LEADERSHIP GOLD FROM 10 YEARS AGO
We know what is right and must continue to practice rightness even when we have climbed the ladder.
A long-forgotten blog resurfaced in a strange turn of events, and this entry is just as applicable today as it was a decade ago when it was written...
It has been quite some time since I shared my thoughts about my devotional readings. No, I have not been unfaithful in reading God's Word; however, I will concede that I do not spend enough time studying His thoughts.
It is amazing how we, as Christians, stand upon His Word for our eternal destiny; yet, we are so quick to read a chapter and declare our relationship fine. Instead, we must get alone, dig, study, and apply everything that we read. Sometimes, we must read quite a bit in order to discover what God has for us in that setting. Anyway, I needed to remind myself of that fact before moving onward; so please excuse that digression.
In working through the Biblical history books, last night found me moving through II Chronicles 26:16-23. Uzziah was considered a good king, but his life provides a specific challenge to us all. This section personally applies to me because I have recently received a promotion at work and am the Director of my Office. So, let's learn about this king and see how we can ensure that we do not repeat his mistakes.
Uzziah, according to verse 16, fell into the trap of pride due to his prosperity and position -"when he was strong his heart was lifted up, to his destruction." You see, he developed machines that rested on city walls to launch rocks and arrows - early versions of the catapult or trebuchet. Clearly, the king was resting upon his prosperity and military strength coming from the innovation and work of his people. He, quite incorrectly, assumed that past results were a guarantee of future gain! Future accomplishments emerge through vigilant, hard work.
With that backdrop, Uzziah decided to offer incense, which he, as king, could not do. In modern vernacular, he was dead wrong! The king served as the civil authority of the nation; however, he did so at the pleasure of God. Multiple times, God spoke to His people and told them that He would bless them as long as they followed His commands. The king was about to usurp one of those directives by assuming the role of priest as well - something that would never work (i.e. look at the example of the judge Gideon who lived like a king and created a priestly ephod that led Israel back into idolatry).
Thankfully, the priests, in verse 18, "withstood King Uzziah." They warned him! The Hebraic term references taking a stand and defending. In other words, they surrounded him, stopped him, and stood to stop him. Verse 17 reveals that 80 priests stood together against the king - quite possibly for their own peril - but God wanted us to remember them as valiant or strong men. Typically, in the Old Testament, valiant is a word utilized for soldiers. Its usage in this context reveals that standing for what is right against wayward leaders is just as vital. Simply, they warned their king about the error of his ways and attempted to prevent Uzziah's death. Whereas the king listened to his advisers regarding military machines on the walls, he failed to heed the warnings of these priests.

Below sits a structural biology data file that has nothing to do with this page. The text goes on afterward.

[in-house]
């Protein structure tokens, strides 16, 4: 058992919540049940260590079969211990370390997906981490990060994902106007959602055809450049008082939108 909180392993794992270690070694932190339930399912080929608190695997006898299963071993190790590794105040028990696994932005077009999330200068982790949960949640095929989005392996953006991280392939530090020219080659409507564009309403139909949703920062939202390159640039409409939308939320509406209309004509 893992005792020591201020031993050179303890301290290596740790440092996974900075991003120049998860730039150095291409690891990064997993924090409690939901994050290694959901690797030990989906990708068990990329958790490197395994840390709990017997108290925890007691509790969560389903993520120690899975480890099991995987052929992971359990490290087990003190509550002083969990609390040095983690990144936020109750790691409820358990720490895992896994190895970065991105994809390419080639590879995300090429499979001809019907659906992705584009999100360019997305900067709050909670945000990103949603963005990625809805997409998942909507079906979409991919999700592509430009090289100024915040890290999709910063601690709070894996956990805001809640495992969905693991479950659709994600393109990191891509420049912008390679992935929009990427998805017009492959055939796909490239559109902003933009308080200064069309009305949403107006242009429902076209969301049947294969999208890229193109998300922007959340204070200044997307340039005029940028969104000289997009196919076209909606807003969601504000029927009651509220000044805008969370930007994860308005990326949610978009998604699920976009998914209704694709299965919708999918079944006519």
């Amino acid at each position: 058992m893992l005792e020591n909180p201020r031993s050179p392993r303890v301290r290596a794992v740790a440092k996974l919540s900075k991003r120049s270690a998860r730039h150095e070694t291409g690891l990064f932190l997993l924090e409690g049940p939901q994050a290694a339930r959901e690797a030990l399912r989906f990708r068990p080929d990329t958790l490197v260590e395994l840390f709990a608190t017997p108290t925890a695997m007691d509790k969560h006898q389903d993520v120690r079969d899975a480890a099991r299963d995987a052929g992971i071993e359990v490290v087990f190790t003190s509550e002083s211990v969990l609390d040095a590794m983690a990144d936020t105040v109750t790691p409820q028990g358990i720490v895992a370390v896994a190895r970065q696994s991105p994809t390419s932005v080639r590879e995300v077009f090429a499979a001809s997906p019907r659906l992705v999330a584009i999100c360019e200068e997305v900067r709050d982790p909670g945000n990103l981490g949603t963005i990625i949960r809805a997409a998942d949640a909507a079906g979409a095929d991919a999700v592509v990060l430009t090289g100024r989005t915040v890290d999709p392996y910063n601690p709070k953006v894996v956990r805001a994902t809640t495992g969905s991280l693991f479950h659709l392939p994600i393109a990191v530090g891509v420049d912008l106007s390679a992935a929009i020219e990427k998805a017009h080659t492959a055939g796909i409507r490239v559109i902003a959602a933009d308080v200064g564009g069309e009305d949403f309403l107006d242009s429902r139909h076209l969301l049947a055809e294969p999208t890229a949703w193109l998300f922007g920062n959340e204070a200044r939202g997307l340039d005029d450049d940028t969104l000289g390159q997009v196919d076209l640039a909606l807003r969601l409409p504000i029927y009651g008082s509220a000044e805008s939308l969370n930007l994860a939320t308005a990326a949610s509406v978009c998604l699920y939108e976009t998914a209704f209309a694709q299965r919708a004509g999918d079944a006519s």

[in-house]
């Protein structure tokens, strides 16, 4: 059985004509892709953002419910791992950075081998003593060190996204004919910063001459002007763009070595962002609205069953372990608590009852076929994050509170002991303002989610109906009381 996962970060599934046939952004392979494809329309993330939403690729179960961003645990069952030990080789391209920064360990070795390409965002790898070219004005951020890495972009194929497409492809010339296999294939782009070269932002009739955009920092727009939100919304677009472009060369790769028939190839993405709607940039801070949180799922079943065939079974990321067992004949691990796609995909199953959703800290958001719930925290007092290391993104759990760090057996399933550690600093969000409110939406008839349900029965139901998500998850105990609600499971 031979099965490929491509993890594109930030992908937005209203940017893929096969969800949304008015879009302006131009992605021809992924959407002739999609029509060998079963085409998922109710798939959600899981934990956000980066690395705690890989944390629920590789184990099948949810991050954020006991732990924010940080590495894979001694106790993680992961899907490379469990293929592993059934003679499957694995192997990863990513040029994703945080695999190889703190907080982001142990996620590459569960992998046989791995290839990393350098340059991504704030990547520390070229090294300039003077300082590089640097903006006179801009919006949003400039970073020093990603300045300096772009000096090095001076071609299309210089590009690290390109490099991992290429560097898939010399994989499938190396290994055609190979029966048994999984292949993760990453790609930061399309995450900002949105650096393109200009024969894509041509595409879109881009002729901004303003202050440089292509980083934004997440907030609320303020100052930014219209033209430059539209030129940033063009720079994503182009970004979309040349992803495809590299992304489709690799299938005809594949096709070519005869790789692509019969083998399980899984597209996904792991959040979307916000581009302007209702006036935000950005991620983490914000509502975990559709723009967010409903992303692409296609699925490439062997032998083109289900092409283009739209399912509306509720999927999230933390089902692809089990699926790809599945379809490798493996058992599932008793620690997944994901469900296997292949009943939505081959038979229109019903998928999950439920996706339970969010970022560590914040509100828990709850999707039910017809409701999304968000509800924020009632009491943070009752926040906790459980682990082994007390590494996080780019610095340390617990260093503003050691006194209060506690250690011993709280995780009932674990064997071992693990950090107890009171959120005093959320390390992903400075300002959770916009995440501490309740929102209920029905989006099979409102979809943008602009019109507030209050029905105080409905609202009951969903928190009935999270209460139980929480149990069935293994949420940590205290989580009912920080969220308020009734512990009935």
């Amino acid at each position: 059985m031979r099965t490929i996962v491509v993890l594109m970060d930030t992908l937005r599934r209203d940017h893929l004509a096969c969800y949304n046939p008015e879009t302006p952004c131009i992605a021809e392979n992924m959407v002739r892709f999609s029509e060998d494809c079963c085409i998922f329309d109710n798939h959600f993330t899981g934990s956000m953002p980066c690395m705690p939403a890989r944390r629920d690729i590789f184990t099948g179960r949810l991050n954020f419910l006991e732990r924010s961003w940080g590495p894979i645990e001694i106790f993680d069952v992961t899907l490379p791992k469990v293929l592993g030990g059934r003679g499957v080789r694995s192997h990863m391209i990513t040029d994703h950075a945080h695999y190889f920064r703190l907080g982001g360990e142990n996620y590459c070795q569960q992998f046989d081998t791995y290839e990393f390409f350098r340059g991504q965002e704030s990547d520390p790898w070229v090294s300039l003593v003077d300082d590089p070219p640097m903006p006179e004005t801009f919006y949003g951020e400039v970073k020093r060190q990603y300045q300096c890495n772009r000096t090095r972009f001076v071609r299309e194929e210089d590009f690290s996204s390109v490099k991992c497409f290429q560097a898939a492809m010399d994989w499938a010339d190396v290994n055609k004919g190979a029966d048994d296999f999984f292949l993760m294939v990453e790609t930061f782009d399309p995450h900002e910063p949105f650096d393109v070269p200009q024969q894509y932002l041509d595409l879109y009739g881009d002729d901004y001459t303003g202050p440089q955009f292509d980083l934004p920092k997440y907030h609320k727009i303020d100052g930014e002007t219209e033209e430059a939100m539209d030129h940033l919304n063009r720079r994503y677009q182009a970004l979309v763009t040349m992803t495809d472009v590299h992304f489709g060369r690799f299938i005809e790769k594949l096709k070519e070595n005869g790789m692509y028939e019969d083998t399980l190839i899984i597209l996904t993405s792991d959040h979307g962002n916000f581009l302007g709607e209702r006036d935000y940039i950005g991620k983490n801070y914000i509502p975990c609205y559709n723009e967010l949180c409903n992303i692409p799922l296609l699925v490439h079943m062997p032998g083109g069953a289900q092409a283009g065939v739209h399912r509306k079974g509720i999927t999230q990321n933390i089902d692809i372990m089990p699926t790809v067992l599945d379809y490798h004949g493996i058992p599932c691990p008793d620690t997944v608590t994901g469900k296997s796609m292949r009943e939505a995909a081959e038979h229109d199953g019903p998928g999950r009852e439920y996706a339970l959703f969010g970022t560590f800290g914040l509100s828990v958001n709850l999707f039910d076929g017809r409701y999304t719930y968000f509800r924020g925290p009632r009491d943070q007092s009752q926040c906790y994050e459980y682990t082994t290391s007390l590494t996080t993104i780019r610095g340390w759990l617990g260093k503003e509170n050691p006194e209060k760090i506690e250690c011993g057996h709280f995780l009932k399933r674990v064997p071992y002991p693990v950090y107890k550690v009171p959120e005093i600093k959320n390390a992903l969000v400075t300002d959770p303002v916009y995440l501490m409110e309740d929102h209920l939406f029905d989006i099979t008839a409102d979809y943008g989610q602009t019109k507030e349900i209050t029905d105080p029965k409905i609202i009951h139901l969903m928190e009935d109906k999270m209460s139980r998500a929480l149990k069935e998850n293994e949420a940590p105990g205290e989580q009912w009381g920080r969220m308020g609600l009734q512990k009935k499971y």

While in the wrong and warned by loyal servants, Uzziah opted to respond with wrath. These priests sought to protect him, but the king could only see them as lowly priests that were insubordinate to his authority. He had already entered a part of the Temple that was forbidden to him, and when rebuked, he became "furious" and "angry." The NKJV uses two different words, but they are both the same Hebrew term. To get an understanding of the king's response, the Hebrew term does denote anger but in two expressive ways: (1) foaming at the mouth and (2) intense burning. The king was not merely disappointed, he was about to explode in rage.
This explosive wrath led to the final element of this story - his power waned. God punished this king by immediately causing leprosy to break out upon him. The presence of leprosy was symbolic of uncleanness. This king, earlier described as strong, now faced awful consequences as he was: thrown out of the Temple, denied access to corporate worship, removed from his palace, forced to live in an "isolated house," lost his ability to rule the nation, and watched as his son had to lead instead. The once powerful man had been reduced to the ceremonial holder of a position. His influence was gone because he refused to listen to proper advice.
The implications are clear for leaders and for those aspiring to become leaders.
(1) We know what is right and must continue to practice rightness even when we have climbed the ladder.
(2) When corrected by others, gauge your response correctly. Too often, we stubbornly refuse to listen and launch into a defense of our position. Listening and reflecting may prevent serious heartbreak down the road.
(3) Anger can be a dangerous thing; so beware of its hold upon your life.
(4) If you will not do right, will not listen to advisers, and will not respond correctly, then expect a hard fall.
What a challenge this was to me, and maybe it will help you as well.
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